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Harlequin Tree Frog

Rhacophorus pardalis


Small to medium in size, with males reaching 39-55 mm and females 55-71 mm. Snout is rounded. Fingers III, IV, V are fully webbed and bear expanded discs. The outer edge of the hand and forearm have a wide flap of skin. Toes are fully webbed. The heel has a rounded flap of skin. Dorsum is smooth, venter is coarsely granular (Inger and Stuebing 2005). Males have nuptial pads (Harvey et al. 2002). Dorsum is tan to reddish brown, often with an X-shaped darker marking on the back. Several white spots are often present, with some individuals having yellow or blue spots on the dorsal surfaces. Flanks are yellowish with black spots. Venter is yellowish with orange reticulation. Webbing is orange-red (Inger and Stuebing 2005). The tadpole has an oval, deep body, with total length reaching up to 45 mm. The tail has a narrow tip. Body is pale light brown. Black spots may be present on the body, or just a single spot on the side of the head. Spotting pattern can resemble that of Rana chalconota, but R. pardalis tadpoles lack white glandular patches on the venter (Inger and Stuebing 2005).


Swampy areas in Tropical forest


This Frog is among up to 30 different species of Frogs that can be found in a small area inside Kubah National Park, fondly called, the Frog Pond. The Pond is not man-made but rather trampling from wild pigs over hundreds of years. A visit to Kubah National Park is not complete without a night walk to The Frog Pond at dusk/night where you will hear amazing sounds, and a recording of this sounds was entered into a competition, which won The Most Beautiful Sound in the World earlier this year! Follow this link to hear to the sound :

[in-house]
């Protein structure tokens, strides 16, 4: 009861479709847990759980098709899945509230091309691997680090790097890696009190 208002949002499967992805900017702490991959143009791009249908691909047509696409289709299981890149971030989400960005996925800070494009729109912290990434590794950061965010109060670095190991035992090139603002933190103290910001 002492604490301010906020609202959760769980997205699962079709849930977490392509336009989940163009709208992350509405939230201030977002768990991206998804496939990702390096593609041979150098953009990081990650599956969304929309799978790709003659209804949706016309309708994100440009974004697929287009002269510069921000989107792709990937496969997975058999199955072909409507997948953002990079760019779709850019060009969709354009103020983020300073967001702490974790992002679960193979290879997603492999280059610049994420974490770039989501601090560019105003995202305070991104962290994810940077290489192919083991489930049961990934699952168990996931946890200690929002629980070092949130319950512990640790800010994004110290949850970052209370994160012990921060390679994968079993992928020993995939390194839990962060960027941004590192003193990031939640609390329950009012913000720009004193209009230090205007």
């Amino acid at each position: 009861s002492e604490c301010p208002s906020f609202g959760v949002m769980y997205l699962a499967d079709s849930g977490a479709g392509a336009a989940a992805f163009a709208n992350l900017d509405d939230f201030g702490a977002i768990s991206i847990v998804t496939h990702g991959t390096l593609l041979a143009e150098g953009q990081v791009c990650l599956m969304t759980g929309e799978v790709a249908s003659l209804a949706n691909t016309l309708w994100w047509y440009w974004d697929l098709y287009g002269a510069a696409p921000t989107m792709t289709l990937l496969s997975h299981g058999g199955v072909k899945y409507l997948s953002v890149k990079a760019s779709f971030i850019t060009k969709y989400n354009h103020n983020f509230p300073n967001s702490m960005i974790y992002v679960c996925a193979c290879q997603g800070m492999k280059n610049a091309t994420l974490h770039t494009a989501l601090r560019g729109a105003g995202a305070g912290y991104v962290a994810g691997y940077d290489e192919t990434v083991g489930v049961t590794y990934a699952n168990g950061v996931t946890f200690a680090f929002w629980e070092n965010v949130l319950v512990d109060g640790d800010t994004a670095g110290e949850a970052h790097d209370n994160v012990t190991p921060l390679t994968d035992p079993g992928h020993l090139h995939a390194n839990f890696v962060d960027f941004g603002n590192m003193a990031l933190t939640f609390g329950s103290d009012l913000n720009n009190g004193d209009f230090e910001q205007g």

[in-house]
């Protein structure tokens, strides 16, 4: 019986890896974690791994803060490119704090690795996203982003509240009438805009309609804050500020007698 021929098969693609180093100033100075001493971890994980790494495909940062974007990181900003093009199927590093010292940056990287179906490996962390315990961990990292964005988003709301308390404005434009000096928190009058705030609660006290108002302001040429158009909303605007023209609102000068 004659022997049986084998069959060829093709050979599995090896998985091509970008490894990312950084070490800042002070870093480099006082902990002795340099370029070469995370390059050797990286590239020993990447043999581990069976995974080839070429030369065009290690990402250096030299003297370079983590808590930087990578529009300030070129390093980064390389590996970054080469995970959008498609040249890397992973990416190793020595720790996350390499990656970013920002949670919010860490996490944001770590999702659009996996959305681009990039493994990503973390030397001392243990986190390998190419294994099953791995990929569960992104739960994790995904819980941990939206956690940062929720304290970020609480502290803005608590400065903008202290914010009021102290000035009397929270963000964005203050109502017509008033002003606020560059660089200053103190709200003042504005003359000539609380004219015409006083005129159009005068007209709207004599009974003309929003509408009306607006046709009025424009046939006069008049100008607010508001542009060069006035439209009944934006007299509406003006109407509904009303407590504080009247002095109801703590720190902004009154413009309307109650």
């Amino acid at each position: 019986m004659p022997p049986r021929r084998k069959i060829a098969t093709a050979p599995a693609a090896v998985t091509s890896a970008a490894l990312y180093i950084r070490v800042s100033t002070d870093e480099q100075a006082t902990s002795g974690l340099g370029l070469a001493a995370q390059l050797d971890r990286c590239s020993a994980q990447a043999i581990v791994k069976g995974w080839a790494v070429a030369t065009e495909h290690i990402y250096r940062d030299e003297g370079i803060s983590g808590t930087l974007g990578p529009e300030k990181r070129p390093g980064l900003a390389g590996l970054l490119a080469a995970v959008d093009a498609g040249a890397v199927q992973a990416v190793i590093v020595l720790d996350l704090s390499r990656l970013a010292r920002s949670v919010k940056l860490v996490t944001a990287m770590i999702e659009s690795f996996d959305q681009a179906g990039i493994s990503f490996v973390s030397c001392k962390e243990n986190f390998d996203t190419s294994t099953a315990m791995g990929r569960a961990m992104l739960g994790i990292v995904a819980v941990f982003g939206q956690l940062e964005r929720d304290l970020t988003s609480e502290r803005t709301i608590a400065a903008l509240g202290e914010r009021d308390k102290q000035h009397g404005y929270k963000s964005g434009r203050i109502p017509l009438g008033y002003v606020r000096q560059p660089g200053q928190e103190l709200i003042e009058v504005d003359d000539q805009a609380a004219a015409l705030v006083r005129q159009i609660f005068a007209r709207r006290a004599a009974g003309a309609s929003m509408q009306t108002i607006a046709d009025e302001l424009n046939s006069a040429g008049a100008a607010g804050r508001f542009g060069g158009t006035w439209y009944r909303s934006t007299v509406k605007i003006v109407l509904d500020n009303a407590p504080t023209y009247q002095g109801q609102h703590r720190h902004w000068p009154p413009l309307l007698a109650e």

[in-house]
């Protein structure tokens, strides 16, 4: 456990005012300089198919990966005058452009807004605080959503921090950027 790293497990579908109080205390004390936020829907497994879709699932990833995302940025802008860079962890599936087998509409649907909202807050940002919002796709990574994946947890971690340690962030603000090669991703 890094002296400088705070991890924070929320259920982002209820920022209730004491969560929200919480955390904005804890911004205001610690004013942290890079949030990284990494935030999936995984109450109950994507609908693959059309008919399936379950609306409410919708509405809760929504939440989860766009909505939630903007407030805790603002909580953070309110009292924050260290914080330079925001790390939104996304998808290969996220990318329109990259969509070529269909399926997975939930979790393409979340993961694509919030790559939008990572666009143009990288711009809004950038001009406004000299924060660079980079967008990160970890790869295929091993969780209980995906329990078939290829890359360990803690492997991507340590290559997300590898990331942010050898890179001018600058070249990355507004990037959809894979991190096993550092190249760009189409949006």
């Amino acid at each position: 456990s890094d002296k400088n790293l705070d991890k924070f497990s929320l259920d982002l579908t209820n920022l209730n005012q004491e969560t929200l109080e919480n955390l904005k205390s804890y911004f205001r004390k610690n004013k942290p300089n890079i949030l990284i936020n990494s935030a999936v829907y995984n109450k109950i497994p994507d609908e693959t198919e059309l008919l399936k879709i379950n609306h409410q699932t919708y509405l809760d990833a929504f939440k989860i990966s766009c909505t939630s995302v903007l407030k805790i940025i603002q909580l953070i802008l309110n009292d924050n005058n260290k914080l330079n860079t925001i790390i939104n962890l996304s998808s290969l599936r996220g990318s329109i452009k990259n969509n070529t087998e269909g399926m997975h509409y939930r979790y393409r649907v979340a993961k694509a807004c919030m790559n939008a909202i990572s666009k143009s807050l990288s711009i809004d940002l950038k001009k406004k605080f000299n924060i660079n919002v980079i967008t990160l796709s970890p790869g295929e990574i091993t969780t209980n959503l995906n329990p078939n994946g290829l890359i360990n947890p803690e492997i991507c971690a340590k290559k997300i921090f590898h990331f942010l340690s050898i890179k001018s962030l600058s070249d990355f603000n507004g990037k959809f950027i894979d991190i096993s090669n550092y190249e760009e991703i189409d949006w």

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AlbertKang 6 years ago

Thanks, @Bhagya and @Kranti :)

Kranti Dhiman
Kranti Dhiman 6 years ago

Cute series !!

Bhagya Herath
Bhagya Herath 6 years ago

so lovely....

AlbertKang 6 years ago

Thanks, @venusflytrap2000 :)

CalebSteindel 6 years ago


AlbertKang 6 years ago

Thanks, @Ashley for the nomination :)

AshleyT 6 years ago

Your spotting has been nominated for the Spotting of the Week. The winner will be chosen by the Project Noah Rangers based on a combination of factors including: uniqueness of the shot, status of the organism (for example, rare or endangered), quality of the information provided in the habitat and description sections. There is a subjective element, of course; the spotting with the highest number of Ranger votes is chosen. Congratulations on being nominated!

AlbertKang 6 years ago

Thanks, @DrNamgyal.
Being Tree Frogs, they also use the webbings in their legs to help them glide from higher up of trees.

DrNamgyalT.Sherpa 6 years ago

Cute! I liked the web!

Spotted by

Kuching, Sarawak, Malaysia

Spotted on Jul 6, 2015
Submitted on Jul 31, 2015

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